>> solved so quickly. Heuristically, that was not to be expected.
                        >
                        >Can you quantify my suprise?
                        >

                        Well, I would say that for n >= 600, both algebraic factors are more than 415 digits and trial factoring them with pfgw up to 20000000 with -d option you may remove a 20000000-smooth composite factor of say 10 or 15 digits. This leave 2 factors of more than 400 digits. The "probability" for one such factor to be prime is roughly 1/l(10^400), that is about 0.001. So for both factors to be prime the probability is about 0.000001.

                        Am I right ?

                        Amicalement,

                        J-L
                      • djbroadhurst
                        ... We seek complete factorization of both of the cofactors 25^k-4*5^k-1 and 25^k+4*5^k-1 for some k 300, where each has more than 400 decimal digits. We had
                        Message 11 of 23 , Sep 19, 2013
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                          Jean-Louis Carton wrote:

                          > So for both factors to be prime the probability is about 0.000001.

                          We seek complete factorization of both of the cofactors
                          25^k-4*5^k-1 and 25^k+4*5^k-1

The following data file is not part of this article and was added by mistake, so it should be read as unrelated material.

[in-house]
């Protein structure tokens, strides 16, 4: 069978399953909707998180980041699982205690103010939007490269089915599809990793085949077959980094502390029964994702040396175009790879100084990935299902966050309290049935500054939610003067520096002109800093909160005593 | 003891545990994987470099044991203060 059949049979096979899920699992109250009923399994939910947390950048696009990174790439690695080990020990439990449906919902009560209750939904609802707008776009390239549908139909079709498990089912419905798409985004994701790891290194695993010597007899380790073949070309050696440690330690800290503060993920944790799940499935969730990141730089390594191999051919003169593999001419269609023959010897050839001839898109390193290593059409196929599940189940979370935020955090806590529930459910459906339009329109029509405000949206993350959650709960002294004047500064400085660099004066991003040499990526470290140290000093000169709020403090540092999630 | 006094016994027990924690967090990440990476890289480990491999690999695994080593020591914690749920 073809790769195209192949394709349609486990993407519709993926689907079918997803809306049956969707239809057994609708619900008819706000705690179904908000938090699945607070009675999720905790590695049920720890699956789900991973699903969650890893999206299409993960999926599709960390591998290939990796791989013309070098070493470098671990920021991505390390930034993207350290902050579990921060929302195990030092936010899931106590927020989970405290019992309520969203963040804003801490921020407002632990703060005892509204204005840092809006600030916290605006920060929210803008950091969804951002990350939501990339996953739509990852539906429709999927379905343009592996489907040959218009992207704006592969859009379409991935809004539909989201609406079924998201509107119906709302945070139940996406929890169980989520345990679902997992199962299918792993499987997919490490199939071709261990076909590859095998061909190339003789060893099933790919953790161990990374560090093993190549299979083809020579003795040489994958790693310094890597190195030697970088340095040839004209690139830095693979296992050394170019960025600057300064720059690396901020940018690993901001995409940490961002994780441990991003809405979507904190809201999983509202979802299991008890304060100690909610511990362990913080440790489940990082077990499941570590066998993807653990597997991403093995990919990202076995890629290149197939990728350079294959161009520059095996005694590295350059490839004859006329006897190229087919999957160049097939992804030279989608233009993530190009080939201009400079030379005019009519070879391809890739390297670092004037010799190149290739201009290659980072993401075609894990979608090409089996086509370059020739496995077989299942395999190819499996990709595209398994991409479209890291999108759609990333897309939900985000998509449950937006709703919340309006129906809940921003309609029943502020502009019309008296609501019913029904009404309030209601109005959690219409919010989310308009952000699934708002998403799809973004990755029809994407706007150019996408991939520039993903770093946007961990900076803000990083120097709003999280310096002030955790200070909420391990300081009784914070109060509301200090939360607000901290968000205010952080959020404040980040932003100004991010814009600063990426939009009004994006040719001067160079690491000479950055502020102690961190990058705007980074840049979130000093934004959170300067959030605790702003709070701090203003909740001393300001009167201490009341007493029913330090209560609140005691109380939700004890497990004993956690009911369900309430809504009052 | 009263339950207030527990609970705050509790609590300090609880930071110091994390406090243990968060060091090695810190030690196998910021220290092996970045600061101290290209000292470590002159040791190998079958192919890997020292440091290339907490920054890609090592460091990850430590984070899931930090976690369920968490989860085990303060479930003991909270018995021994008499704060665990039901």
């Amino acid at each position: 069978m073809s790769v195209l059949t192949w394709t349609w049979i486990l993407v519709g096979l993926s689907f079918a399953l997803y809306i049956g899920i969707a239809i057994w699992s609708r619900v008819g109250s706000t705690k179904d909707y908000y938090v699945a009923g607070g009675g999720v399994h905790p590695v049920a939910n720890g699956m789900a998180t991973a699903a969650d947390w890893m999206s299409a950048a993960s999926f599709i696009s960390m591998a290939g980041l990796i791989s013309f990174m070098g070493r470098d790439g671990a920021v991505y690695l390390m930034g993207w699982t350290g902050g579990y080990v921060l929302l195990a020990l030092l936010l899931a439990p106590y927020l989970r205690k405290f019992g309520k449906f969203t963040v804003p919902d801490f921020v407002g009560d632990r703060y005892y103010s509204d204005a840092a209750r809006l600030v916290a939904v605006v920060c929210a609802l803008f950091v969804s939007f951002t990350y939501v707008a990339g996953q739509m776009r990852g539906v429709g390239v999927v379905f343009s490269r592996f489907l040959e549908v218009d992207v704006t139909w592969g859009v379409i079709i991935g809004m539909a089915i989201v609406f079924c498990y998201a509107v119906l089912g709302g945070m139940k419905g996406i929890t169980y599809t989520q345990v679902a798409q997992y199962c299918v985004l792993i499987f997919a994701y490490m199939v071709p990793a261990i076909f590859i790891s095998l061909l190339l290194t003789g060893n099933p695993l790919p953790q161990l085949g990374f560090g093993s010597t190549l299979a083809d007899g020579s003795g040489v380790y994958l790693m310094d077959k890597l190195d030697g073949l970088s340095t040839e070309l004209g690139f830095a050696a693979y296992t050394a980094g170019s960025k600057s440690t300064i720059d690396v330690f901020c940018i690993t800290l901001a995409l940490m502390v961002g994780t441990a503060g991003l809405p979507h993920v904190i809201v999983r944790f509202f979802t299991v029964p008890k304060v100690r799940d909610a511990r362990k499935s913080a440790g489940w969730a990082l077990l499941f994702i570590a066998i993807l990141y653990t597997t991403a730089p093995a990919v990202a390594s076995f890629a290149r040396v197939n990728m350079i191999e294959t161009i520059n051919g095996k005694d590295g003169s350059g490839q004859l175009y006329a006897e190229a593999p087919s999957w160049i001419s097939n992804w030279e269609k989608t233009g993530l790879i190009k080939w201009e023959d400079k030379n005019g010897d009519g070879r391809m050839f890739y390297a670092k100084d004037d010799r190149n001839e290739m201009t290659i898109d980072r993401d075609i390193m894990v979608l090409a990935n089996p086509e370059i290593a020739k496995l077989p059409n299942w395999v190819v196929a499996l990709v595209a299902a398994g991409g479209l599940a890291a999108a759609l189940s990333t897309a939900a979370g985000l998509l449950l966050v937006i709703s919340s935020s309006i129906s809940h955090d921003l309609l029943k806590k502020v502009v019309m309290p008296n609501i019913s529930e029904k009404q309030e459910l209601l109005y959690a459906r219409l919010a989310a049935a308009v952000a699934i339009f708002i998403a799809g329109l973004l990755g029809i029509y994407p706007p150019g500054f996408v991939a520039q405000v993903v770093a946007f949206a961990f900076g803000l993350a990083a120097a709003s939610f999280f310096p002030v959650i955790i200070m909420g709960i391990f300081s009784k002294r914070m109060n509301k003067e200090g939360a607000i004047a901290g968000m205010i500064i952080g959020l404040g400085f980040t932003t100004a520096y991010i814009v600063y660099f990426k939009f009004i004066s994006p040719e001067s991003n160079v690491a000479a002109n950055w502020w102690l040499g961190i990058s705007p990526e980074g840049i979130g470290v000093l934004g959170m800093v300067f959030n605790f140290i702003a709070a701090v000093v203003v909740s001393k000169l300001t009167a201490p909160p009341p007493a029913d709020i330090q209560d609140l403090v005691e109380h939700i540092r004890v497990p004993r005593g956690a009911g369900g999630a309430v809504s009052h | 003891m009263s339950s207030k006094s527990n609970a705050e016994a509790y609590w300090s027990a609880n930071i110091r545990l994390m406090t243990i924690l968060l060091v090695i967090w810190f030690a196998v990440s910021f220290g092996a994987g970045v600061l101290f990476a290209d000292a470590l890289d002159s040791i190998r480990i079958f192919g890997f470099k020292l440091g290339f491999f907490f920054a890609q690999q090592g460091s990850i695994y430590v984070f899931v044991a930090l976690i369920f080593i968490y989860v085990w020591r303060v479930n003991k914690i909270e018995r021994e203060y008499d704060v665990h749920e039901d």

for some k > 300, where each has more than
                          400 decimal digits. We had better avoid
                          the case k = 0 mod 3, where each cofactor
                          has an algebraic factorization, which is
                          here a distinct disadvantage.

                          Suppose that we sieve out primes to depth d
                          and hope for what is left to yield a
                          a pair of PRPs as here, with k = 304:

                          (25^304-4*5^304-1)/(2^2*11*29*1289*1759*9511*27851) is 3-PRP!
                          (25^304+4*5^304-1)/(2^2*1439*17390951) is 3-PRP!

                          The probability for success for a single value of k
                          coprime to 3 is of order

                          (exp(Euler)*log(p)/log(25))^2/k^2

                          Setting p = 2*10^7 and summing over /all/ k > 300,
                          the probability that Exercise 6 has /no/ solution is

                          exp(-2/3*(exp(Euler)*log(2*10^7)/log(25))^2/301) =~ 83%